This flag measures 64½" on its hoist by 92½" on the fly (worn down from 96"), including 1¼" linen hoist binding, constructed of bunting with 7" linen stars which are inset with a welt and visible from both sides. Hand whipped grommets are at the top and bottom corners, with a 7" x 11" white reinforcing strip by the lower grommet and a 3" x 6" blue reinforcing panel at the top. The canton features the Army of Northern Virginia Battle Flag and is 46" square. The white field is composed of four strips, three 18" and one 10", and there is no fold over on the top or bottom edge. The flag is completely hand stitched. Written in ink toward the lower corner of the hoist is "Battery Bee 1 Jany 1864" and at the upper corner "6 x 10." Stitched to the flag on the lower center red portion of the canton is a 4½" x 8" polished cotton rectangle which bears the printed legend: "Rebel Flag Battery Bee/ Entered By The Navy,/ February 16, 1865." The date refers to the day Union forces entered the Charleston defenses. According to an evaluation written by Dr. Howard Madaus, "As the flag conforms to the style and size of the type produced for 'posts and camps' by the Confederate Clothing Depot at Charleston, S.C., there is no reason to doubt the ascribed history written on this cotton patch." Doubtless this flag appears exactly as it was when removed from Battery Bee with one small tear along the hoist, the edge of the fly somewhat tattered, and a section of stitching that has opened along one side of the canton.
Battery Bee was located in Charleston Harbor. The Report of Captain Warren Adams dated November 20, 1863, indicates that Company I of the 1st South Carolina Regular Infantry, also known as the 3rd South Carolina Heavy Artillery occupied the fortifications and took casualties on November 19, 1863. This would have been a mere six weeks prior to the issue of the flag. There are no records of that regiment being moved from their position although there may be later reports of Battery Bee held by others after the evacuation. After several attempts Battery Bee was finally captured by the U.S. Navy on February 16, 1865.
The flag itself conforms to the Army revisions of the national flag adopted by the Confederate Congress on May 1, 1863, commonly referred to during the period as the Stainless Banner.

When the flag was issued in January, 1864, the forces that held "Battery Bee" were probably members of Company I, 1st South Carolina Regular Infantry, also known as the 3rd South Carolina Heavy Artillery (see the report of Captain Warren Adams, dated 20 November 1863, regarding the casualties incurred at "Battery Bee" on 19 November 1863, Official Records of the War of Rebellion, Series I, Vol. 28, Pt 1, p. 744). Companies C and H were also garrisoned at the battery at some point.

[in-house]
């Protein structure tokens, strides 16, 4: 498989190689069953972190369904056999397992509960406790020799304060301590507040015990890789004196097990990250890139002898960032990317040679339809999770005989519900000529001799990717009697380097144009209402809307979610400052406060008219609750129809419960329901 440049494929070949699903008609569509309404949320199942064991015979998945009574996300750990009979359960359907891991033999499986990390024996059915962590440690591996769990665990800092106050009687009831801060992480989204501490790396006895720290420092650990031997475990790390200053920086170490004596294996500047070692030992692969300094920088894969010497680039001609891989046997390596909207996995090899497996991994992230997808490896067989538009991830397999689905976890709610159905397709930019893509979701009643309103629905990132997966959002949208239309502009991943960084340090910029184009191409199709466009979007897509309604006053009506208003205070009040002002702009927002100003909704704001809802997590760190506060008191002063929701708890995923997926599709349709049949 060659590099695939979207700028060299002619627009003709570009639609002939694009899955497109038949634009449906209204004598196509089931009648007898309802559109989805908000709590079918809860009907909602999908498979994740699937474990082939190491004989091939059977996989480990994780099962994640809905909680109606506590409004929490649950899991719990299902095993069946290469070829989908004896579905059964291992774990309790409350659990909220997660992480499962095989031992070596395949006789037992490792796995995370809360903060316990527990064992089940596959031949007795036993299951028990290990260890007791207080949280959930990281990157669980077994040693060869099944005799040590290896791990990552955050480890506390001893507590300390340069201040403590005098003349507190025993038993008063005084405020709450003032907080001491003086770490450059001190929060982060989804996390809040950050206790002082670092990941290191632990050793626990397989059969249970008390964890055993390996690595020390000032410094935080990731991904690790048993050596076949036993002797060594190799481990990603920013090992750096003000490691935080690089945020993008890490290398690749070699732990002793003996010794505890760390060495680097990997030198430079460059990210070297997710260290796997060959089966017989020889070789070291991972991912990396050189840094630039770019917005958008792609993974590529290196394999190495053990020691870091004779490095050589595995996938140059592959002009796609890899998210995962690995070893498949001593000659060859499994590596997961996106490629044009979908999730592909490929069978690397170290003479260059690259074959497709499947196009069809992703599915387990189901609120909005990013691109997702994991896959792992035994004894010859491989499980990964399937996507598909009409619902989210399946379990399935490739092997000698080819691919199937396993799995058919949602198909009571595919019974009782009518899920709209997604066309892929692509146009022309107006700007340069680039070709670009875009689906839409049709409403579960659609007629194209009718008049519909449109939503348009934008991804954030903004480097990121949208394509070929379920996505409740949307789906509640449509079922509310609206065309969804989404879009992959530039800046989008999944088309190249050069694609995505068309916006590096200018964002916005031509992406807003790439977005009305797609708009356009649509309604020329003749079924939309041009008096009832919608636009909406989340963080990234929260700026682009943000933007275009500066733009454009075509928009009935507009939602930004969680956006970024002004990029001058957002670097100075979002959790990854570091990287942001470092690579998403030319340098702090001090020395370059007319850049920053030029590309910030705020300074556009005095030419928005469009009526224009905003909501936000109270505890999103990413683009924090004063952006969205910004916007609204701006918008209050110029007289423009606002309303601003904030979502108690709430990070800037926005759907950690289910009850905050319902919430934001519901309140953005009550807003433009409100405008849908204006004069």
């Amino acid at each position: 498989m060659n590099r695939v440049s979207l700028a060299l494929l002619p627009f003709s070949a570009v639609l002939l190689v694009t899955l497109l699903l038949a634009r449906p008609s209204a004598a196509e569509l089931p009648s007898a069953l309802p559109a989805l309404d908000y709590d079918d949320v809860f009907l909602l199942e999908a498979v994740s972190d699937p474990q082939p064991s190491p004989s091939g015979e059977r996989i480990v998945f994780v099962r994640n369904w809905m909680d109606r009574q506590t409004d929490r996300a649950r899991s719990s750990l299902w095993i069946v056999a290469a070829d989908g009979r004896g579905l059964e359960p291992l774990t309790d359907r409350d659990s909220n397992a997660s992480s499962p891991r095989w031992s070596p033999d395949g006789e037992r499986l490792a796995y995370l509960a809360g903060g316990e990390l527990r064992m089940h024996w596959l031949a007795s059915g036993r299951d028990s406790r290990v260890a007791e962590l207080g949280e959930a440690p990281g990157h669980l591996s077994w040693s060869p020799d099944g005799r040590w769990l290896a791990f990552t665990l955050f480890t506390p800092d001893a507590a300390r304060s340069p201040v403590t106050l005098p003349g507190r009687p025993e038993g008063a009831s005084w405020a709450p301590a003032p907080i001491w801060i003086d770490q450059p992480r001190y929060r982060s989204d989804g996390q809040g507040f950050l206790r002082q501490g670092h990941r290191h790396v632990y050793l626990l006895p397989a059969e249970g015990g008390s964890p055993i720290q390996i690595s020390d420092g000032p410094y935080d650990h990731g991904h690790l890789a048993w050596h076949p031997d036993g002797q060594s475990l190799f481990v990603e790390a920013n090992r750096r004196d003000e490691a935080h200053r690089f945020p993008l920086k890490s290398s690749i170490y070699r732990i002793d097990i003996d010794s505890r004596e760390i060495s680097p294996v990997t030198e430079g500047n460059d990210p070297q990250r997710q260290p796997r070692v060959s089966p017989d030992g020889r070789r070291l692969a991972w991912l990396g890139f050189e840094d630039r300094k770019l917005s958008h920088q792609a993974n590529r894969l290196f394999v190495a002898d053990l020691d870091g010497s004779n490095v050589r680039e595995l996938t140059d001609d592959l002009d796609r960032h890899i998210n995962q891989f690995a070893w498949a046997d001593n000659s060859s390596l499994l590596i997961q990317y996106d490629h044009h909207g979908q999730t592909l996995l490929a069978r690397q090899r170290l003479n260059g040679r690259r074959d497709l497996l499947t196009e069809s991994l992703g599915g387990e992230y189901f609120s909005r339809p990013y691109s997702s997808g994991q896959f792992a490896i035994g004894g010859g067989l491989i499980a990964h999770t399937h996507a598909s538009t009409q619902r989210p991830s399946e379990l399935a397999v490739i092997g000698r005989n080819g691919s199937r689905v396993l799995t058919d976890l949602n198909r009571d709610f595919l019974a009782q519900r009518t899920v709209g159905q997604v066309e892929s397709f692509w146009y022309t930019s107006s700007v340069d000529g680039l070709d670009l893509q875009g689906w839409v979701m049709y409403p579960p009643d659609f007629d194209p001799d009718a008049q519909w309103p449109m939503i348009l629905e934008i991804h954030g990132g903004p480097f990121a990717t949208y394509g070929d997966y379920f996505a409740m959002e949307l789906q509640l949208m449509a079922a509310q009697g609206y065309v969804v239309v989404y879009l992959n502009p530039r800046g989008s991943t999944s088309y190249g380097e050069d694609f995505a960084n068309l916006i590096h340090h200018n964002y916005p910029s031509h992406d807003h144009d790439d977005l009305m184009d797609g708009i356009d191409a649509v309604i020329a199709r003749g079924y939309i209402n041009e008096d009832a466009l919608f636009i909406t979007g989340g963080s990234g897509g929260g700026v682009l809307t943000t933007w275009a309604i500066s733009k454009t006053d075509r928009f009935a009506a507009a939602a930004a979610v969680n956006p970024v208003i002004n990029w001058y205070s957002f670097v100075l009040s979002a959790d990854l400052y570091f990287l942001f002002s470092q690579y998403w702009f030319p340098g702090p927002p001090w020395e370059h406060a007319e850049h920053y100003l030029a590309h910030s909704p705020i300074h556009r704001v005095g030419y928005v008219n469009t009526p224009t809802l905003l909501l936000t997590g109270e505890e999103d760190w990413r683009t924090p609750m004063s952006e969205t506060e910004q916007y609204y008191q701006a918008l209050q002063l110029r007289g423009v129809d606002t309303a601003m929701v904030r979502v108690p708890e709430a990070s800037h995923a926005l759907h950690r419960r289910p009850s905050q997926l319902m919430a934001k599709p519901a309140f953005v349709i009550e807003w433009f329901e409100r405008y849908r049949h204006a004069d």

Battery Bee, so named under General Order dated November 4, 1862, to honour South Carolina General Barnard Elliot Bee, who so famously coined the term "Stonewall” before being mortally wounded at 1stManassas, was situated on the "western extremity" of Sullivan's Island west of Fort Moultrie and designed to guard Charleston Harbor. Progressively enlarged, and mounting up to 11 heavy guns, the Battery was initially commanded by Lt. Col. Lawrence M. Keitt, of the 20th South Carolina Infantry, who later gave his life at Cold Harbor. By May, 1864, the Battery was commanded by Major Warren Adams, 1st South Carolina Regular Infantry with two companies.

The Battery guns engaged Federal Naval forces on several occasions in 1863-64 with slight loss (detailed reports found in OR's). The city of Charleston and Battery Bee were evacuated on February 17, 1865 in orderly fashion (guns disabled, some critical stores withdrawn) and occupied by Federal troops under General Quincy Gillmore on February 18, 1865. The flag was no doubt left flying in order to fool the Yankees that the battery was still occupied. No specific mention of the flag from Battery Bee is found in the Official Records though we can assume that once the defenses of Sullivan's Island collapsed, the flags of all of the batteries on the island were quickly seized. On February 18th, Lt. Colonel A.W. Bennett of the 21st US Colored troops, reported that troops under his command had occupied Charleston and secured the flags of Fort Moultrie, Castle Pinckney, Fort Ripley, and seventeen signal pennants found in the city (Official Records, Chapter LIX: 1019).

The flag’s current history can be traced back to Paul Verkamp of Cincinnati, Ohio, who loaned it to Lloyd L. Howard of the same city. It is understood that it was returned to the former's possession in October of 1995 after Mr. Howard's death. At the time of Mr. Verkamp's death, the flag was sold by Heritage Auctions in December, 2016 for $40,000.00. See:

Our price is only $31,000.00. For an additional 5k, the flag will be conserved and framed, and delivered to any state in the continental U.S. The flag is large, and requires a large space, however the battleflag in the canton is just about the same size as a standard issue Army of Northern Virginia pattern, it being only two inches larger, and can be framed with only the canton showing, if so desired by the purchaser. I have included a picture of just the canton so that you can see how it would look.

Not for Sale